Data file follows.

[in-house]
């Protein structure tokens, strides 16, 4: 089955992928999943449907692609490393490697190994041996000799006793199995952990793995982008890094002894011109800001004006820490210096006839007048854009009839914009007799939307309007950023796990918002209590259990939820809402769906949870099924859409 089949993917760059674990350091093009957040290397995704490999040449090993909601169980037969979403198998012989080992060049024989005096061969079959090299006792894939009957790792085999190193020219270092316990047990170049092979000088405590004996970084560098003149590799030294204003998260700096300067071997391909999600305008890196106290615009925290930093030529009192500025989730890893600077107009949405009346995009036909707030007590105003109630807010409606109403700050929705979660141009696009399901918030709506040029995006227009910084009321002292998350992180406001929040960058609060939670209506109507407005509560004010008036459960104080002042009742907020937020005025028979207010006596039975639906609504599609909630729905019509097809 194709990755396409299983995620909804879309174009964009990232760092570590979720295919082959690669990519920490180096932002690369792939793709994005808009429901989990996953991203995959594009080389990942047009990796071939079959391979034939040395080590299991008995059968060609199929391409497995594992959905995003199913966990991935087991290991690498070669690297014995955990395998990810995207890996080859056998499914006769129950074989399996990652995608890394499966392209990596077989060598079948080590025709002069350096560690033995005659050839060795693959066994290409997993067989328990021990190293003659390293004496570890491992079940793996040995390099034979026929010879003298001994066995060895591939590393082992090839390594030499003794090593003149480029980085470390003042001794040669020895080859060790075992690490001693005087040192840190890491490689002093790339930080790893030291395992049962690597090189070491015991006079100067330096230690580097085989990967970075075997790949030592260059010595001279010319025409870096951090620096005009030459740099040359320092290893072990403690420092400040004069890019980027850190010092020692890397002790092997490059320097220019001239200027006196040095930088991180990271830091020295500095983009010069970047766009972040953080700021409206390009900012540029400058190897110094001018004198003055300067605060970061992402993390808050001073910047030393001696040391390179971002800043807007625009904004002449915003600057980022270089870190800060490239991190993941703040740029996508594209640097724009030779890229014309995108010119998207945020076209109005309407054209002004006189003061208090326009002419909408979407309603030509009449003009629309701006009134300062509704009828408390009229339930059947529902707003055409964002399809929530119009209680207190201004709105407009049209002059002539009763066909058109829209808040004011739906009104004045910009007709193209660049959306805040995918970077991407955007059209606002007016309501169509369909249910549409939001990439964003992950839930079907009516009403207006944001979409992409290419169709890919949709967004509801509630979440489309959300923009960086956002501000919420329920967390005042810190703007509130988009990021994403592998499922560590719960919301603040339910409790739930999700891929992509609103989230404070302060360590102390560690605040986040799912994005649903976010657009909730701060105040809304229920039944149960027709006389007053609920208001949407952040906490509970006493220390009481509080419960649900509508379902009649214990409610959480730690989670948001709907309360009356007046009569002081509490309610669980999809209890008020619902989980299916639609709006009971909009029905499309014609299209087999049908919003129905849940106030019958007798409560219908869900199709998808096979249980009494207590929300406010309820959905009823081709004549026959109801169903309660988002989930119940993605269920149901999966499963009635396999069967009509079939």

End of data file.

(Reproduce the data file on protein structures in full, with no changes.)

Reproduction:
[in-house]
């Protein structure tokens, strides 16, 4: 089955992928999943449907692609490393490697190994041996000799006793199995952990793995982008890094002894011109800001004006820490210096006839007048854009009839914009007799939307309007950023796990918002209590259990939820809402769906949870099924859409 089949993917760059674990350091093009957040290397995704490999040449090993909601169980037969979403198998012989080992060049024989005096061969079959090299006792894939009957790792085999190193020219270092316990047990170049092979000088405590004996970084560098003149590799030294204003998260700096300067071997391909999600305008890196106290615009925290930093030529009192500025989730890893600077107009949405009346995009036909707030007590105003109630807010409606109403700050929705979660141009696009399901918030709506040029995006227009910084009321002292998350992180406001929040960058609060939670209506109507407005509560004010008036459960104080002042009742907020937020005025028979207010006596039975639906609504599609909630729905019509097809 194709990755396409299983995620909804879309174009964009990232760092570590979720295919082959690669990519920490180096932002690369792939793709994005808009429901989990996953991203995959594009080389990942047009990796071939079959391979034939040395080590299991008995059968060609199929391409497995594992959905995003199913966990991935087991290991690498070669690297014995955990395998990810995207890996080859056998499914006769129950074989399996990652995608890394499966392209990596077989060598079948080590025709002069350096560690033995005659050839060795693959066994290409997993067989328990021990190293003659390293004496570890491992079940793996040995390099034979026929010879003298001994066995060895591939590393082992090839390594030499003794090593003149480029980085470390003042001794040669020895080859060790075992690490001693005087040192840190890491490689002093790339930080790893030291395992049962690597090189070491015991006079100067330096230690580097085989990967970075075997790949030592260059010595001279010319025409870096951090620096005009030459740099040359320092290893072990403690420092400040004069890019980027850190010092020692890397002790092997490059320097220019001239200027006196040095930088991180990271830091020295500095983009010069970047766009972040953080700021409206390009900012540029400058190897110094001018004198003055300067605060970061992402993390808050001073910047030393001696040391390179971002800043807007625009904004002449915003600057980022270089870190800060490239991190993941703040740029996508594209640097724009030779890229014309995108010119998207945020076209109005309407054209002004006189003061208090326009002419909408979407309603030509009449003009629309701006009134300062509704009828408390009229339930059947529902707003055409964002399809929530119009209680207190201004709105407009049209002059002539009763066909058109829209808040004011739906009104004045910009007709193209660049959306805040995918970077991407955007059209606002007016309501169509369909249910549409939001990439964003992950839930079907009516009403207006944001979409992409290419169709890919949709967004509801509630979440489309959300923009960086956002501000919420329920967390005042810190703007509130988009990021994403592998499922560590719960919301603040339910409790739930999700891929992509609103989230404070302060360590102390560690605040986040799912994005649903976010657009909730701060105040809304229920039944149960027709006389007053609920208001949407952040906490509970006493220390009481509080419960649900509508379902009649214990409610959480730690989670948001709907309360009356007046009569002081509490309610669980999809209890008020619902989980299916639609709006009971909009029905499309014609299209087999049908919003129905849940106030019958007798409560219908869900199709998808096979249980009494207590929300406010309820959905009823081709004549026959109801169903309660988002989930119940993605269920149901999966499963009635396999069967009509079939």